"Don't assume any thing, always check/ask and clear yourself".

#9 altis

altis

    Junior Member

  • Members
  • PipPip
  • 3 posts

Posted 25 January 2007 - 01:43 AM

Hi All,

Thanks for the replies, the drives in question was replace within the hour it failed and the supplier took the unit back for analysis. Moreover being a technical idiot myself, i wouldn't be able to analysis the drive.

As for the ambient temp. it's about 34 deg. thereabout, as the drive is outdoor on the roof but within a panel.
The drive will not be able to restart if there is a fault as the control will switch to the standby fan once the master fan trips.

On the control panel, nothing has blown nor has any input fuse been blown. We have done our checks to make sure the supply for both lab don't differ, and it's stable. As for the control inputs, we've checked during operation on the new drive and everything seems normal.

The supplier has just informed me that, it could most likely be a batch issue as they have got a few other drives failing in the same manner from other sites but not able to conclude on the exact problem. I'm keeping my fingers crossed and hope schneider can come back with a report soon.

One more question, if the acceleration and decceleration time for the drive is set to 5 secs. with there be any issues? The lab needs quicker response from the drive as it needs to be maintain negative at all times.
The default setting is 30 secs. Thus at 5 secs the drivew would be constantly hunting, as doors are open or closing, fume cupboards opening/closing.

Thanks and regards
Daniel

#10 CJC_PE

CJC_PE

    Intermediate Member

  • Full Member
  • PipPipPip
  • 10 posts

Posted 25 January 2007 - 02:46 AM

If you set the acceleration too fast, the motor will try to produce too much torque and draw too much current. With detailed information about the torque required to drive the fan and the fan't inertia, you could calculate what rate is ok, but it would probably be easier to watch the current with an ammeter as the fan operates. The VFD likely has protection features that will not let the drive accelerate at a rate that causes too much overload. If rapid acceleration causes a momentary overload that is within safe limits for occasional operation but the overload is repeated too frequently, the drive might shut down.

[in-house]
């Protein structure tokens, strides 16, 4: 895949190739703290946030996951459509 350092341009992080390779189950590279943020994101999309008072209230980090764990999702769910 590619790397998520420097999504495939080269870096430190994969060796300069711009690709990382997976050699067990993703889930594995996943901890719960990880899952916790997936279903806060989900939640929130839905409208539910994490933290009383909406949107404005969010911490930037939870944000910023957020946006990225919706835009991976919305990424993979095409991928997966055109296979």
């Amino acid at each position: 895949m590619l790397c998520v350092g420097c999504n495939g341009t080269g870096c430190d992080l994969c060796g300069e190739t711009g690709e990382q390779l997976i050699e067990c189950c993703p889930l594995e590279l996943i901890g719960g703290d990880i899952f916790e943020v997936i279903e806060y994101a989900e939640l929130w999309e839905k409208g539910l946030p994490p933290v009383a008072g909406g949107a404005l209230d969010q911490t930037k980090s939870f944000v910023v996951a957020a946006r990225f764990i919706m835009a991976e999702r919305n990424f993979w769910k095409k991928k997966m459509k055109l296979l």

Something similar happens with deceleration. If the deceleration is too fast, the DC bus voltage could increase due to braking energy regenerated by the motor. The drive likely has protection features that will limit the actual deceleration rate to prevent the drive from shutting down due to overvoltage on the DC bus.

#11 chaterpilar

chaterpilar

    Member

  • Full Member
  • PipPipPipPip
  • 171 posts

Posted 25 January 2007 - 02:32 PM

Hi Daniel,



1) Drive size I always recommend drive one size bigger than the motor size.( for a 30 hp motor i always recommend a 40 hp drive). The reason i do that is, if you read the fine print of VSD manual you will see that there is a 2.2% deration (in amps) of drive for every 1 deg C rise of ambient temp inside the panel above 40 deg C.

2) 5 secs accn time is too low for a Fan using 30 hp motor. I would suggest it to be minimum of 15 secs. Keep decn time also at 15 secs. If kept aacn time is kept too low the drive will draw larger current at startup and for a high inertia load it is not advisable.

3) The most ignored fact about the VSd installation is the temp of the panel in which it is mounted. Mind you, panel (internal) temperature is much higher than ambient ( room) temperature.

As you have already confirmed the power quality is good, just check the OCR, and also set the switching frequency to minimum.



Chaterpilar

#12 invertek.hans

invertek.hans

    Junior Member

  • Members
  • PipPip
  • 4 posts

Posted 28 February 2007 - 08:30 AM

hi, My point of view is the Switch Mode Power Supply inside the VSD failure. It will result in diplay nothing.
Why dose the SMPS dead? Maybe, Just I guest ,SMPS is overload due to short circuit on control terminal part.




1 user(s) are reading this topic

0 members, 1 guests, 0 anonymous users